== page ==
several of these probes are commercially available (Toronto Chemical Research Inc., Invitrogen-Molecular ProbesTM, Sigma-Aldrich®). The cysteine residue are not frequently present in proteins, then, is possible eliminate cysteine residues by site directed mutagenesis to avoid unspecific labeling. Site specific labeling of proteins with fluorescent probes, requires careful choice of labeling chemistry, optimization of the labeling reaction, the complete characterization of labeled proteins for: labeling efficiency, retention of protein functionality and minimal structural perturbation (Altenbach, Klein-Seetharaman et al. 1999; Mansoor and Farrens 2004). Given that several of the labels are small chemical groups, the labeling at relatively exposed residues minimize the perturbation in the protein structure. This was demonstrated by Farrens and col by the specific incorporation of bromobimane in a helix-turn-helix motive after chemical modification of 21 consecutive single-cysteine mutants; the residues T115 to K135 of T4 lysozyme. The ΔΔG calculated from each 21 mutants and compared with the wild type enzyme indicated a minimal energy perturbation ≤ 1.5 kcal/mol, for those residues exposed ≥ 40 Å of solvent surface accessible, after chemical modifications. In this work was pointed out no energy destabilization of T4 lysozyme after fluorophore labeling unless the residue was buried into the protein structure. Thus having information about the protein topology, or the structure ligand binding domain, there is a good possibility to introduce a small fluorescent signal with low perturbation in the designed protein.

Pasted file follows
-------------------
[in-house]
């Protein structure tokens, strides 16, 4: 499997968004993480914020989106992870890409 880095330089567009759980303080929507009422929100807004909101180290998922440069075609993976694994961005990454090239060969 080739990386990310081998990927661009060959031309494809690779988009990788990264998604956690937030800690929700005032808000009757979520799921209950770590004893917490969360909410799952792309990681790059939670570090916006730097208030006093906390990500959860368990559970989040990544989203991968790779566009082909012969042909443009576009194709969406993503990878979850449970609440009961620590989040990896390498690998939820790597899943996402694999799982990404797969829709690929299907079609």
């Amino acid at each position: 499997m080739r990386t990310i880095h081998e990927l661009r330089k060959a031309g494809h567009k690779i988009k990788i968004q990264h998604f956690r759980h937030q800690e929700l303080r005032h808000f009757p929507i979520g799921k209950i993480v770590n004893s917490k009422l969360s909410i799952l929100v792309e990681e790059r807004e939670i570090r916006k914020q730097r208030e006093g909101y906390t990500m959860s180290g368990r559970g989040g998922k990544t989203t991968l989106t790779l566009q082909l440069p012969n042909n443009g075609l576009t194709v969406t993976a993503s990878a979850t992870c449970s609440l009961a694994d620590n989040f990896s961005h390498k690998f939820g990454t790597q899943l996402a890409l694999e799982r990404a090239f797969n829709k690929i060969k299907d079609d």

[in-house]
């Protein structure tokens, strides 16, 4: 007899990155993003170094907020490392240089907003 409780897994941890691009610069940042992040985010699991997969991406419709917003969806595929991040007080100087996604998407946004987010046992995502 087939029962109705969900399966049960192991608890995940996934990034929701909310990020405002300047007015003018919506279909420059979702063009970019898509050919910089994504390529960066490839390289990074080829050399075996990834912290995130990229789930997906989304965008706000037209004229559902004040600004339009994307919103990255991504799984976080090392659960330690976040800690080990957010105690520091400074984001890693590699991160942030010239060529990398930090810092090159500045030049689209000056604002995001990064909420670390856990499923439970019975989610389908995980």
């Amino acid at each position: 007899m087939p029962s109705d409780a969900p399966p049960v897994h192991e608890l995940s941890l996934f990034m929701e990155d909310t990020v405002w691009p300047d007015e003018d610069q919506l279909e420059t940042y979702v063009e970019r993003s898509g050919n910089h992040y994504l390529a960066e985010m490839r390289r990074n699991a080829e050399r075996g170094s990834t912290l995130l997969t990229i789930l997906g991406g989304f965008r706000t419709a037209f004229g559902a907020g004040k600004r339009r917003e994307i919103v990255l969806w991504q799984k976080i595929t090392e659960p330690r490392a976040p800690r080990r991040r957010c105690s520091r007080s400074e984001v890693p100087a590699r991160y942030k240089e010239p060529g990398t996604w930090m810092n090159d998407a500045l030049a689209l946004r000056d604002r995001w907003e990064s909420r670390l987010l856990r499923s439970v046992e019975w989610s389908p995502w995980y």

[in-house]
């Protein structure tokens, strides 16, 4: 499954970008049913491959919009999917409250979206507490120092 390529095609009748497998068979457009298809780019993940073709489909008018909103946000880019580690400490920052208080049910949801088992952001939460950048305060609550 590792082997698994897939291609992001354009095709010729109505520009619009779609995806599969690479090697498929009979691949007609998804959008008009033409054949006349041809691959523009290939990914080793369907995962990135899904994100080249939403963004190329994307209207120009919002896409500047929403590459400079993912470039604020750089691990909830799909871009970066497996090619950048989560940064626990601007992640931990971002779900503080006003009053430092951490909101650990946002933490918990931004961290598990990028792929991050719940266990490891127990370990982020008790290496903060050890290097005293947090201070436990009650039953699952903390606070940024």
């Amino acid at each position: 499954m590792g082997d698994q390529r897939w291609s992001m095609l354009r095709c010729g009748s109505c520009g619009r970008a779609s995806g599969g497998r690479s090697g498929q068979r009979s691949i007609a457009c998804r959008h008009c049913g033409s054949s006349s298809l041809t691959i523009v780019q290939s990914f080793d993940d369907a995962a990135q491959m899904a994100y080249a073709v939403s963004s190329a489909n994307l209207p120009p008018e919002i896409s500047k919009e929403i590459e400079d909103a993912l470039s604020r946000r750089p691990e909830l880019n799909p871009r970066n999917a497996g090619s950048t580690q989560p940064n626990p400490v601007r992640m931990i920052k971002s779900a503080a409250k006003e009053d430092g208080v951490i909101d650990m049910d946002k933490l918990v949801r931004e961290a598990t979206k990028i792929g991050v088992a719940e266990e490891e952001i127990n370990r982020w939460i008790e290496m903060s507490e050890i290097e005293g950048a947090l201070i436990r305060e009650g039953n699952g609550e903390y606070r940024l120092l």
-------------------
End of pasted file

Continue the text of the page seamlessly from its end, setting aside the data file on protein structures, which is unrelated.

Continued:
3.2. Biosensor based in the insertion of non-natural amino-acids

The use of amber stop codons has been allowed to acylate the tRNA with un-natural amino acids and enrich its chemical repertory into a protein. In addition to this method Honsaka and col has been developed the four base pare method to incorporate unnatural amino acids, among them have been synthesized p-aminophenylalanine derivatives bound to BODIPY fluorophore. This approach was applied to incorporate two variants of fluorescent amino acids to calmodulin, an energy donor acceptor pair, to demonstrate the feasibility for FRET measurements when the distance between pairs change upon addition of calmodulin binding protein. This method allowed to study in solution the dynamics of the conformational change of calmodulin.